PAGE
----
Atlanta — Dukakis-Jackson amity has sent hopes soaring here at the Democratic National Convention. After days of squabbling, Michael Dukakis and his major rival, Jesse Jackson, patched up their relationship Monday, and simultaneously struck a major blow for Democratic prospects this fall.
The sudden reconciliation was a surprise in a city braced for a Dukakis-Jackson showdown later this week. It was also a setback for the Republicans.
``Republicans have always banked on a disruptive Jesse Jackson to strengthen their hands for the fall campaign,'' said political scientist Thomas Mann of the Brookings Institution. Perhaps most important, Governor Dukakis appeared to bring the Rev. Mr. Jackson onto his side without giving too much away.
Early indications were that Dukakis yielded very little. He announced that the two campaigns would be ``integrating our organizations,'' bringing some of Jackson's campaign workers onto his staff.
He promised that Jackson would play a major role in the fall race, that they would ``campaign together'' at times.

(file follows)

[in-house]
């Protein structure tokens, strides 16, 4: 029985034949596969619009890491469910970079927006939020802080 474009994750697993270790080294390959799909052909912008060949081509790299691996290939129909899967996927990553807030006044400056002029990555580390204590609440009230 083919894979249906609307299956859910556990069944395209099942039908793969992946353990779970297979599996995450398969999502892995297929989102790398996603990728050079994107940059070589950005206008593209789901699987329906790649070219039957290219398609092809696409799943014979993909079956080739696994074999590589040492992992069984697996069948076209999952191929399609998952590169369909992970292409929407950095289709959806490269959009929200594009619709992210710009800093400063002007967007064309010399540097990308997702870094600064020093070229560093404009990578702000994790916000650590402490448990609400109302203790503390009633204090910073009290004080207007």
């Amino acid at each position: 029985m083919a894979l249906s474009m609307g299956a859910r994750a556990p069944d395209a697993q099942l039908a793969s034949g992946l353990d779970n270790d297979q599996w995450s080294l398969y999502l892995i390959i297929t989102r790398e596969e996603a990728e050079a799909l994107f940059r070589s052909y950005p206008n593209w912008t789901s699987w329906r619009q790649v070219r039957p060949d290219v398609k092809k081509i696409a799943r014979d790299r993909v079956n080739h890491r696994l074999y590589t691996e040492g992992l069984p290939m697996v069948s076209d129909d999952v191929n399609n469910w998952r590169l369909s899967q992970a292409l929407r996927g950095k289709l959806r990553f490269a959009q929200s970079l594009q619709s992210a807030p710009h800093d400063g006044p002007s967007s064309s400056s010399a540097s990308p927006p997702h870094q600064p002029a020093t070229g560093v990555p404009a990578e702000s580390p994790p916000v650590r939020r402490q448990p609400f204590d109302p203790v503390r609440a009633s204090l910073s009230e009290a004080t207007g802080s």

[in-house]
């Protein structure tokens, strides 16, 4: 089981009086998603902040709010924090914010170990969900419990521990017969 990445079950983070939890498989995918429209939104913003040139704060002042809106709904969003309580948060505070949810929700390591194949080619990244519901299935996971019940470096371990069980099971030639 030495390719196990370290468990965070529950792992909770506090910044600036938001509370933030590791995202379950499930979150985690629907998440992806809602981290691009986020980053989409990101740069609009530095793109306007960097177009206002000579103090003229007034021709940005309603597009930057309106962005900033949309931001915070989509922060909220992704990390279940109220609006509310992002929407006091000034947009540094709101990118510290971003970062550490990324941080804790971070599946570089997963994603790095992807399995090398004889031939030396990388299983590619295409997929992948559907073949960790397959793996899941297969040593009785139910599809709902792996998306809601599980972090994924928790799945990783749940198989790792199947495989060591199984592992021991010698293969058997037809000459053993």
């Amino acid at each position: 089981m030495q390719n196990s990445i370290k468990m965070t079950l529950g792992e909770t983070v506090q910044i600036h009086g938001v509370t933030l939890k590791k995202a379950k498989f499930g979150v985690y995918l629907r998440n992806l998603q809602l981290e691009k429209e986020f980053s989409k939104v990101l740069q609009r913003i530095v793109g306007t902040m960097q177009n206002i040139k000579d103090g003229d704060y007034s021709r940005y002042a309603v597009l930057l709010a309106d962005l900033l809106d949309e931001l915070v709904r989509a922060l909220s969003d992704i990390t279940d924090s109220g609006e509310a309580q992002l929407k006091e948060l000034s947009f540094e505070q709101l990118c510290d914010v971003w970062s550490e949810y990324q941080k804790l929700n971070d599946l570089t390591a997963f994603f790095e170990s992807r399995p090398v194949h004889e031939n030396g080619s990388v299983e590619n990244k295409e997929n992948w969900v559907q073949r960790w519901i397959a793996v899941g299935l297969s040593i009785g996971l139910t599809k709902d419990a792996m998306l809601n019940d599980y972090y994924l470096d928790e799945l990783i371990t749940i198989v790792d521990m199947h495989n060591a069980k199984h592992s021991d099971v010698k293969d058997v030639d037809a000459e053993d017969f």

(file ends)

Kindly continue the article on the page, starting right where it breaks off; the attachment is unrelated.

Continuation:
There was also a commitment, according to Jackson, that the campaign would emphasize Jackson's issues: plant-closing legislation; statehood for the District of Columbia; universal, same-day voter registration; anti-apartheid legislation; child care provisions; and economic development programs. But during a joint appearance here, there was no mention of the ``partnership'' that Jackson had demanded in earlier statements.
Politically, the most important part of the Dukakis-Jackson rapprochement was that the party now has the opportunity to fly with two strong wings.
Jackson will be working to rally the liberal wing behind Dukakis, especially blacks and Hispanics who have supported him so strongly. At the same time, Sen. Lloyd Bentsen of Texas, the vice-presidential choice, will give Dukakis an opportunity to attract large numbers of voters from the disenchanted conservative wing of the party, including both white Southerners and Northern, Roman Catholic ethnic voters who have deserted the Democratic Party during the past two national elections.
Some disputes between Jackson and Dukakis could still add a few lively moments to the four-day convention that ends Thursday. Tonight, for example, Jackson still may push for several platform planks on defense, tax, and children's issues. But he rejected proposals by some supporters that he be nominated for vice-president against Mr. Bentsen.
Analysts quickly assessed the impact of a unified party. Jackson's strong support could help Dukakis in states where the black vote is large, and could provide the winning margin in a close race.
That might include states like Pennsylvania, New Jersey, and Connecticut in the Northeast; Ohio, Michigan, and Illinois in the Midwest; Tennessee and Arkansas in the South; and California in the West.